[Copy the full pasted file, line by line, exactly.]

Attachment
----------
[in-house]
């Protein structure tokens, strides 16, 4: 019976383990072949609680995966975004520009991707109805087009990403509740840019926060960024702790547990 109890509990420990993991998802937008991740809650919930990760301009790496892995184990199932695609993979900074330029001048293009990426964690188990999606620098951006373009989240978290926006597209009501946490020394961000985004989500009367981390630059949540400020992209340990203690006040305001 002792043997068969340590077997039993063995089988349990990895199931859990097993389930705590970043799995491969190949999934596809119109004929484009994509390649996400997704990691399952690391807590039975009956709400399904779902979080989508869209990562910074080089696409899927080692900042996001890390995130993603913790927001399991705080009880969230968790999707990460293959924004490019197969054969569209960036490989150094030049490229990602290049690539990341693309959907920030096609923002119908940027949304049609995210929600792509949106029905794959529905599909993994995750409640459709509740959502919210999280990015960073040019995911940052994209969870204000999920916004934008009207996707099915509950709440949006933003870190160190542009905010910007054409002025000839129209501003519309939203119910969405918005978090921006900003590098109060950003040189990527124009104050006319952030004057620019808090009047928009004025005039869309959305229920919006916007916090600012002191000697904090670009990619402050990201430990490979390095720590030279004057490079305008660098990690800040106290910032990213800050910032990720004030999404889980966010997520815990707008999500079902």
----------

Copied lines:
[in-house]
């Protein structure tokens, strides 16, 4: 019976383990072949609680995966975004520009991707109805087009990403509740840019926060960024702790547990 109890509990420990993991998802937008991740809650919930990760301009790496892995184990199932695609993979900074330029001048293009990426964690188990999606620098951006373009989240978290926006597209009501946490020394961000985004989500009367981390630059949540400020992209340990203690006040305001 002792043997068969340590077997039993063995089988349990990895199931859990097993389930705590970043799995491969190949999934596809119109004929484009994509390649996400997704990691399952690391807590039975009956709400399904779902979080989508869209990562910074080089696409899927080692900042996001890390995130993603913790927001399991705080009880969230968790999707990460293959924004490019197969054969569209960036490989150094030049490229990602290049690539990341693309959907920030096609923002119908940027949304049609995210929600792509949106029905794959529905599909993994995750409640459709509740959502919210999280990015960073040019995911940052994209969870204000999920916004934008009207996707099915509950709440949006933003870190160190542009905010910007054409002025000839129209501003519309939203119910969405918005978090921006900003590098109060950003040189990527124009104050006319952030004057620019808090009047928009004025005039869309959305229920919006916007916090600012002191000697904090670009990619402050990201430990490979390095720590030279004057490079305008660098990690800040106290910032990213800050910032990720004030999404889980966010997520815990707008999500079902």